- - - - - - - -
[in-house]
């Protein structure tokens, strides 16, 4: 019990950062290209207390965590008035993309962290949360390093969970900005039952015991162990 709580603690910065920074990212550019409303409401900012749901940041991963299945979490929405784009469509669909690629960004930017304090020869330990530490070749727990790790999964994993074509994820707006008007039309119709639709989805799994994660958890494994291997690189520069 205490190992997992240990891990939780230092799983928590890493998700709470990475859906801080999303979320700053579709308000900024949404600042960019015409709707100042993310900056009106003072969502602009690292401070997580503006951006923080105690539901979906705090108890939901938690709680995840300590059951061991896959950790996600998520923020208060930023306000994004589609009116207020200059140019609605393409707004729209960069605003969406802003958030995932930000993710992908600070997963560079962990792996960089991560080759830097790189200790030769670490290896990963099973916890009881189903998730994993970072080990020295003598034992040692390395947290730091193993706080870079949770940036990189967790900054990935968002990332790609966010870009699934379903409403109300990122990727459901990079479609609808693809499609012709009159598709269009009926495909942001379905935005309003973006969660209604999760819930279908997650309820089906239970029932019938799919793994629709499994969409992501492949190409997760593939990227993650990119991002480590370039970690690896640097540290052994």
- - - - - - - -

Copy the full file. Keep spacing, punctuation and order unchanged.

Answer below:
[in-house]
């Protein structure tokens, strides 16, 4: 019990950062290209207390965590008035993309962290949360390093969970900005039952015991162990 709580603690910065920074990212550019409303409401900012749901940041991963299945979490929405784009469509669909690629960004930017304090020869330990530490070749727990790790999964994993074509994820707006008007039309119709639709989805799994994660958890494994291997690189520069 205490190992997992240990891990939780230092799983928590890493998700709470990475859906801080999303979320700053579709308000900024949404600042960019015409709707100042993310900056009106003072969502602009690292401070997580503006951006923080105690539901979906705090108890939901938690709680995840300590059951061991896959950790996600998520923020208060930023306000994004589609009116207020200059140019609605393409707004729209960069605003969406802003958030995932930000993710992908600070997963560079962990792996960089991560080759830097790189200790030769670490290896990963099973916890009881189903998730994993970072080990020295003598034992040692390395947290730091193993706080870079949770940036990189967790900054990935968002990332790609966010870009699934379903409403109300990122990727459901990079479609609808693809499609012709009159598709269009009926495909942001379905935005309003973006969660209604999760819930279908997650309820089906239970029932019938799919793994629709499994969409992501492949190409997760593939990227993650990119991002480590370039970690690896640097540290052994």